The Worst Hell

None of this makes any sense

When I was a much younger man, I believed I knew something about heaven and hell. Heaven was waking up on a Sunday morning beside the person I loved with no plans for the day. Hell was waking up on a Sunday morning beside the person I loved, knowing that she didn’t love me back.

Since then, I’ve experienced hells that make that one feel like a summer’s day at the beach. Coming to the realisation that I was being abused – that I’d been abused for ten years – and that nobody would do anything to help me: that was hell. Having my in-laws take the children for the weekend to ‘give us time to talk’, only for my wife to pack a bag and leave, thereby stealing my children out from under my nose: that was worse.

But there is a deeper, darker hell than all of that, a personal hell inside your own head and heart: the fact that you still love them.

Walking away from the person you love – your wife, your best friend, the mother of your children – because you realise they will eventually kill you: that is agony. Walking away from someone when you still love them, when they complete you, when your hopes and dreams for the future revolve around them, is a pain I wouldn’t wish on my worst enemy.

When I told my wife it was over, I took the dog for a walk around the block. I rang my parents and tried to tell them what had happened, but I couldn’t get the words out – all I could manage was a high-pitched whine. Holding things back for so many years, my emotions came out in such a rush, I thought I might die.

I fell to the pavement, sobbing uncontrollably. I was wailing, choking, hyperventilating. The dog sat next to me, howling at my distress. We made a pretty sight.

Cars drove by. Pedestrians stopped and stared, and then hurried on. I was utterly broken.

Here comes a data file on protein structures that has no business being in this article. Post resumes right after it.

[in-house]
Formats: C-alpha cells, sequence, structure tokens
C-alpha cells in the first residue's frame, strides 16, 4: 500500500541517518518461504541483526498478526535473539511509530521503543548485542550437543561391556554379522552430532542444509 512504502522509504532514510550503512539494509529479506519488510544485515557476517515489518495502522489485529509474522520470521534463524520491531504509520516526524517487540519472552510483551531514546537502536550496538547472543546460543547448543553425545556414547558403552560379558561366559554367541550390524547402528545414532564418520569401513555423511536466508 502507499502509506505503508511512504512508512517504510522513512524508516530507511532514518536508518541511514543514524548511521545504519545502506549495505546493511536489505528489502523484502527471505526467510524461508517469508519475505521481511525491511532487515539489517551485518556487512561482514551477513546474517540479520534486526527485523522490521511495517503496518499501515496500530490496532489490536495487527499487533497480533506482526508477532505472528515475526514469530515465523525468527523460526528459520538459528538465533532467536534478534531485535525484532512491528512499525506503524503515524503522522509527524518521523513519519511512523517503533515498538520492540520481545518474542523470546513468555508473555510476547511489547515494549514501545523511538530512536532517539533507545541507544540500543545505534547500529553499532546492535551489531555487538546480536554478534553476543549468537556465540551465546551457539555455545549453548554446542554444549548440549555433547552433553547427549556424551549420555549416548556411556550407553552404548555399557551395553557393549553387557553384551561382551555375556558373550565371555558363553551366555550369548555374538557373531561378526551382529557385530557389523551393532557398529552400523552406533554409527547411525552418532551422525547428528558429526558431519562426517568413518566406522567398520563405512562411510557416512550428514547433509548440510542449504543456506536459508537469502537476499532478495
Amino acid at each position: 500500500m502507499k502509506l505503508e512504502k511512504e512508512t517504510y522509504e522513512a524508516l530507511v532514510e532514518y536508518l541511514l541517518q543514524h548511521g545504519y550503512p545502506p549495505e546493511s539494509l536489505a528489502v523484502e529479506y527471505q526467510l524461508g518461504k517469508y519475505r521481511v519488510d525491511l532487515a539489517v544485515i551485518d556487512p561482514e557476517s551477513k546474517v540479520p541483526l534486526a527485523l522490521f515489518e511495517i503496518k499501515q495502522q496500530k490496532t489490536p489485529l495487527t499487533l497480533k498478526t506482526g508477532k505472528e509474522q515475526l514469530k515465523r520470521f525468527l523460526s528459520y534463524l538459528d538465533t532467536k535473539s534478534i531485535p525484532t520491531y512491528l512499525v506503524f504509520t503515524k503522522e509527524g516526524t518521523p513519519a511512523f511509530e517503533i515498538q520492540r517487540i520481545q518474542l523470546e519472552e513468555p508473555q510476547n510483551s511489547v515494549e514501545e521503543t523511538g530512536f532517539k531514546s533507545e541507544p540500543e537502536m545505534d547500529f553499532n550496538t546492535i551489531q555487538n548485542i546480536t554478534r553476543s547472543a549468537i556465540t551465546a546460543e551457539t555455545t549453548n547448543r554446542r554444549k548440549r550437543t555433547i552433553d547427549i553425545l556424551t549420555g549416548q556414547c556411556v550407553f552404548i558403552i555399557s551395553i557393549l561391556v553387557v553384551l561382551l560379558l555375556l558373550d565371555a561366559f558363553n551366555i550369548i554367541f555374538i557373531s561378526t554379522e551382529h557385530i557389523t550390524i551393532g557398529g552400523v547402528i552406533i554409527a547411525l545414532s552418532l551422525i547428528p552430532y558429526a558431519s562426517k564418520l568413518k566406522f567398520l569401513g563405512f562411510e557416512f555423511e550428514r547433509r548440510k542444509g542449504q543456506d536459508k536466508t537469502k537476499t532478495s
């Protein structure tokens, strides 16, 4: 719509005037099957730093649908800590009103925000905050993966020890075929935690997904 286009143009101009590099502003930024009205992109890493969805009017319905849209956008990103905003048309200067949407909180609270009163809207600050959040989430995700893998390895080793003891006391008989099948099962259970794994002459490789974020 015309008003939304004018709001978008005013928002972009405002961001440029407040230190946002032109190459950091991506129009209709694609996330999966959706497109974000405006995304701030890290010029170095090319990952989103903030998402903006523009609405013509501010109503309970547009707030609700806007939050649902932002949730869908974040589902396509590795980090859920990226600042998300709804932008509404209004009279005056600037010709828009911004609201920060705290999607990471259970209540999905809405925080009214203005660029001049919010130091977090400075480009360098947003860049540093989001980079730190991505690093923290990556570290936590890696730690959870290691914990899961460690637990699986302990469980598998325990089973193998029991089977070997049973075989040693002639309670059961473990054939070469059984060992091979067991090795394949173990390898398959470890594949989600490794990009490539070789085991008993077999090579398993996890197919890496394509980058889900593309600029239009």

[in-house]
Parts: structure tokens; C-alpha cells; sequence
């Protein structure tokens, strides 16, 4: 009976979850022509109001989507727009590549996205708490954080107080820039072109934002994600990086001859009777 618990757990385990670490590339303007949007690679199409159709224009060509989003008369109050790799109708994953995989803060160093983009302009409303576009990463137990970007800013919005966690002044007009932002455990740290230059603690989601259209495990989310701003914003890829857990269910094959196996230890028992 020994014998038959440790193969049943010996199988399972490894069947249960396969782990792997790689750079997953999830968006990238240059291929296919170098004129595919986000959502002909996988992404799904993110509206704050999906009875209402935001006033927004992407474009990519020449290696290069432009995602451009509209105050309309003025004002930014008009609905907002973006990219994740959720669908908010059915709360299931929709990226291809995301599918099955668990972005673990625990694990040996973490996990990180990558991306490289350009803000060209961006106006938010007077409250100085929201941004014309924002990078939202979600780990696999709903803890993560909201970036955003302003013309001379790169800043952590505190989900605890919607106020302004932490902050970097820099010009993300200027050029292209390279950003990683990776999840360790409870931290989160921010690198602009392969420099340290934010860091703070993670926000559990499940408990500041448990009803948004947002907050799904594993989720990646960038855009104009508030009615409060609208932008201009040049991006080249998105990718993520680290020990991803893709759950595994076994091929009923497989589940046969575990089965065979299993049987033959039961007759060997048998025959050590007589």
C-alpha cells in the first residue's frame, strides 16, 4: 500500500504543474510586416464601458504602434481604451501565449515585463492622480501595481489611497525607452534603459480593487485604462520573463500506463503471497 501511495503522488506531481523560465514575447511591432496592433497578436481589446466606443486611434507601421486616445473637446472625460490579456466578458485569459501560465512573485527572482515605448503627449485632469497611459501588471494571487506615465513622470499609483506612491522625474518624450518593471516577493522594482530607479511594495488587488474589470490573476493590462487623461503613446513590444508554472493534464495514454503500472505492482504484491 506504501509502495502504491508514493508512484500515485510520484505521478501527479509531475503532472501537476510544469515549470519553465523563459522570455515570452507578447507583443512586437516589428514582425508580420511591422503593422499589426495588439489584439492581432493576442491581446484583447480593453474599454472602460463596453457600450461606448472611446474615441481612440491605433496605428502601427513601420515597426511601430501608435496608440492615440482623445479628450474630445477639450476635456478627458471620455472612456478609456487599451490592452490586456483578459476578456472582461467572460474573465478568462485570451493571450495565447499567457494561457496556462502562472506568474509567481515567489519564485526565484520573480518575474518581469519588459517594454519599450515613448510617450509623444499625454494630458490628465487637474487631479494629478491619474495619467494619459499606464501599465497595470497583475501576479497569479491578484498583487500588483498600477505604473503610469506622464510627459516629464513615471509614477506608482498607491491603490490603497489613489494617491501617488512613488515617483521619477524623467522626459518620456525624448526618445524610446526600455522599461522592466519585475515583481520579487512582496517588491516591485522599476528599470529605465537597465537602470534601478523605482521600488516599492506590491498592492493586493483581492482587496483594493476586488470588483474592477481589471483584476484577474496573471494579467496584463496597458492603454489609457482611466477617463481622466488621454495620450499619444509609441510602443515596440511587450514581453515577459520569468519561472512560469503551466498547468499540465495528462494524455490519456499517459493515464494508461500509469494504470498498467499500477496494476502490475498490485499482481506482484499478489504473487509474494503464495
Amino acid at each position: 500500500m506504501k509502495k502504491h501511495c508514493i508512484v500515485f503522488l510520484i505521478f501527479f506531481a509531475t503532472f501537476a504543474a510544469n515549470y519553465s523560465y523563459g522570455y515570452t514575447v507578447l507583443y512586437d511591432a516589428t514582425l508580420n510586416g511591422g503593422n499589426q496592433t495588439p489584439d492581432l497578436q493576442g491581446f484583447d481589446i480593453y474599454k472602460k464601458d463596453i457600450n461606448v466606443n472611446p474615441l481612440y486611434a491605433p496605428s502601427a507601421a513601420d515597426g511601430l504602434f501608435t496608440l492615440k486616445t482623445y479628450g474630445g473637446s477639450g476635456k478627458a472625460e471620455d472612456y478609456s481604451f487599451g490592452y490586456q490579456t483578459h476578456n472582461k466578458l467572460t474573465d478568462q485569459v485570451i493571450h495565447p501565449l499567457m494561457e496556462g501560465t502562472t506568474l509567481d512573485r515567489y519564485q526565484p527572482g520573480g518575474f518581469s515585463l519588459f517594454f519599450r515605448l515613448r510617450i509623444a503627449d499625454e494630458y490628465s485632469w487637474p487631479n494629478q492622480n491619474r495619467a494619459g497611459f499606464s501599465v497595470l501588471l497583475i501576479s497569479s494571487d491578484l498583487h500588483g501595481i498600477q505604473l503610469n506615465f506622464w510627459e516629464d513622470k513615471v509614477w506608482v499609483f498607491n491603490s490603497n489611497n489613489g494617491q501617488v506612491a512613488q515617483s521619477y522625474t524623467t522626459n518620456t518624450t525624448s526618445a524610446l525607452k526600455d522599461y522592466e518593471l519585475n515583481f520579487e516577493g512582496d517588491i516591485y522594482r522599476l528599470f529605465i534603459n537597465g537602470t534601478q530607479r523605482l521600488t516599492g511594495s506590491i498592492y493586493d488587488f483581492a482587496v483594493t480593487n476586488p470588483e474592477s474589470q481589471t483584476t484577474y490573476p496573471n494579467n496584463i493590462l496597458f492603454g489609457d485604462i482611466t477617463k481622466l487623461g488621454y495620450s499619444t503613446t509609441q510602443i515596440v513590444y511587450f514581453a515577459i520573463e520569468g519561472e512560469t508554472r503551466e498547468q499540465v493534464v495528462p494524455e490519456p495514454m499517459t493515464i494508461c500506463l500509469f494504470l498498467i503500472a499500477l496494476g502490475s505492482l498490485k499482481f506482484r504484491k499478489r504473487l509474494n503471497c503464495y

Everything I loved, everything I’d worked for – a wife, a home, a family – it was all over. Even though I chose it for myself, even though I’d made the decision to end it, I was devastated. I wanted to take it back. I wanted to reset the clock. We were going to grow old together. We were going to be together until the end of time.

Most of all, I just wanted to hug my wife.

Even at the time, I knew it was ironic. She was the one who’d brought me to this place, on my knees in the street, sobbing. Yet I wanted her more than anything. My only comfort came from the very person who caused me such pain.

What makes this hell worse than any other are the questions that torture you. What if I went back? Could I have done things differently? Should I have given her another chance? Was it my fault? How can I survive this heartbreak?

But the absolute worst question, the one that keeps me up at night, and cuts my heart to pieces, is: who the hell was she?

Did the person I loved ever exist? She was very good at pretending she was an innocent, loving person, even as she threatened me and beat me and took away my dignity and self-respect. I was equally good at pretending she was an innocent, loving person, even as I sank deeper and deeper into depression and ill-health as a result of her physical, mental and emotional abuse. And now I wonder if the person I miss so much – the innocent, loving girl I married – was just a figment of my imagination, someone I dreamt up so I could endure what she was doing to me.

I was devastated to leave, but she wasn’t sad that I left. She wasn’t upset in the slightest. She was angry. What kind of person is angry when their partner leaves?

She still maintains to all who’ll listen that we had a perfect marriage until the day that, out of the blue, I upped and left her. She acts all sweet and innocent, and claims she still doesn’t know why I left. To her, she is the victim of my betrayal. My heart breaks for that girl, that sweet, innocent girl that I loved.

This is the worst hell: loving the smiling face of the devil. Loving the mask that the monster wore.

Was any of it real?

Published by riccain

Writer, abuse survivor.

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